Outbreak of measles-like virus to blame for East Coast dolphin deaths
NOAA officials say the dolphin morbillivirus is responsible for the die-off of bottlenose dolphins that began in early July.
Tue, Aug 27, 2013 at 03:49 PM
Federal scientists say a virus related to human measles is likely to blame for the mass die-off of bottlenose dolphins along the East Coast. Based on the last outbreak, they say it could affect the species until next year.
Since July 1, the National Oceanic and Atmospheric Administration (NOAA) says 333 dead or sickly bottlenose dolphins have washed up from North Carolina to New York. That's over nine times the historical average for strandings during this period. The bulk of those reports — 174 of them — have come from Virginia.
NOAA officials had already declared it an "unusual mortality event" and had been taking samples from dead dolphins to investigate the cause. So far, 32 of 33 samples tested for morbillivirus were either suspect (25 cases) or confirmed positive (seven cases), researchers with the agency told reporters Tuesday (Aug. 27). [10 Deadly Diseases That Hopped Across Species]
Dolphin morbillivirus is related to other morbilliviruses that can cause measles in people or canine distemper in dogs, but the pathogens are unlikely to spill over to other species. Bottlenose dolphins catch the disease through direct contact with infected dolphins and respiratory particles, or those particles that travel through the respiratory tract from the air dolphins breathe. Infected animals may develop lesions, brain infections and pneumonia, as well as secondary bacterial, viral and/or fungal infections.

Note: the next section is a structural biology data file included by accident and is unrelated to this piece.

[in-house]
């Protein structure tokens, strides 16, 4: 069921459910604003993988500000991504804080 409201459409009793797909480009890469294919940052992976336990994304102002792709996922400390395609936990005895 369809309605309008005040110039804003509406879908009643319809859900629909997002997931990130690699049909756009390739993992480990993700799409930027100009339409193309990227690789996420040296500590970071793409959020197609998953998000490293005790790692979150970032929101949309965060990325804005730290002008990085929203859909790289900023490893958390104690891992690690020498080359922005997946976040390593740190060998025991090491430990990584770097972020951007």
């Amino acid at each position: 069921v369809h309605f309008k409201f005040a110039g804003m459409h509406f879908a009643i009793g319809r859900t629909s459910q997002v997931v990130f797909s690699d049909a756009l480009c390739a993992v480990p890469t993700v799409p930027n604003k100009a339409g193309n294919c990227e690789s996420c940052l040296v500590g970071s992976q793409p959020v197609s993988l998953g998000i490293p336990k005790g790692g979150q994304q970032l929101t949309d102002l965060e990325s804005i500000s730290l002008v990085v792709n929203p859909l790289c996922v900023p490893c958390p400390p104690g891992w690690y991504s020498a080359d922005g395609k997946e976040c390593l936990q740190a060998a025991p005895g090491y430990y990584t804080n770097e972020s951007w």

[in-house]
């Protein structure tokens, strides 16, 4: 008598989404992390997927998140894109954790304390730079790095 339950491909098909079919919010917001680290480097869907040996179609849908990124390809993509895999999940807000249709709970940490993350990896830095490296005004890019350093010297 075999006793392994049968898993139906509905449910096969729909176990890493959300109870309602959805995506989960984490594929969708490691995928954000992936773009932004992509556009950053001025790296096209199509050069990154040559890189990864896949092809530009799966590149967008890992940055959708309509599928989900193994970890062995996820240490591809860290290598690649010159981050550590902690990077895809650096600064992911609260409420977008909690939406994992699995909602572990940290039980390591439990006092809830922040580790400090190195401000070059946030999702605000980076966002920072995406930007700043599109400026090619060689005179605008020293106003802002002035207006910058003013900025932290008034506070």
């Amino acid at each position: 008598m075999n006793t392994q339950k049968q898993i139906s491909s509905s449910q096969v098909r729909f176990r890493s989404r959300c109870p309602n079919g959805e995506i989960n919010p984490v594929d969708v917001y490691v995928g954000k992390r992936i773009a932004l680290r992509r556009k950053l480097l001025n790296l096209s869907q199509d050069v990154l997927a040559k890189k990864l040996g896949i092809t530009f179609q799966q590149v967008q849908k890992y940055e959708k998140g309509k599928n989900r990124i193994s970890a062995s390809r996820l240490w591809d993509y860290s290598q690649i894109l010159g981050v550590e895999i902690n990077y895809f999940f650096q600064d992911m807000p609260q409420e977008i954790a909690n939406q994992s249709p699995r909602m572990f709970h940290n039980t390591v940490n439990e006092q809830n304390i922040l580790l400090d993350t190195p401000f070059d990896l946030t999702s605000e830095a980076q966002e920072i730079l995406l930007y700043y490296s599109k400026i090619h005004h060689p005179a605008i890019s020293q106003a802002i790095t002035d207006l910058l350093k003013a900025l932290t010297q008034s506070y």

The same disease caused a deadly outbreak 26 years ago when more than 700 dead bottlenose dolphins were found from New Jersey to Florida between June 1987 and May 1988.
"We're expecting that if indeed this plays out the way that die-off occurred that we're looking at mortalities being higher and the moribillivirus spreading southward and likely continuing until spring of 2014," Teri Rowles, National Marine Mammal Stranding Coordinator with NOAA Fisheries, said during a conference call today (Aug. 27).
Researchers suspect this summer's rash of morbillivirus began with a young population that was born after the 1987/1988 outbreak and had no natural defenses against the disease.
"Many of the dolphins younger than 26 years old have limited to no immunity to this virus," Rowles said. "So if the virus is introduced, they don't have the traditional antibodies to protect them."
That also means as the outbreak progresses, the dolphins that survive will build up immunity, and the number of strandings should hopefully decrease.
"It will probably end when the number of susceptible animals dwindles," virologist Jerry Saliki, of the University of Georgia, told reporters. "Not all infected animals will die. As the outbreak proceeds, the number of immune animals will increase."
As they continue to monitor the outbreak, the researchers say they are investigating other factors that may have made the animals more susceptible to the virus. Rowles said they will test for contaminants to see if dolphins with high levels of polychlorinated biphenyls (PCBs) or other man-made toxins were affected more severely.
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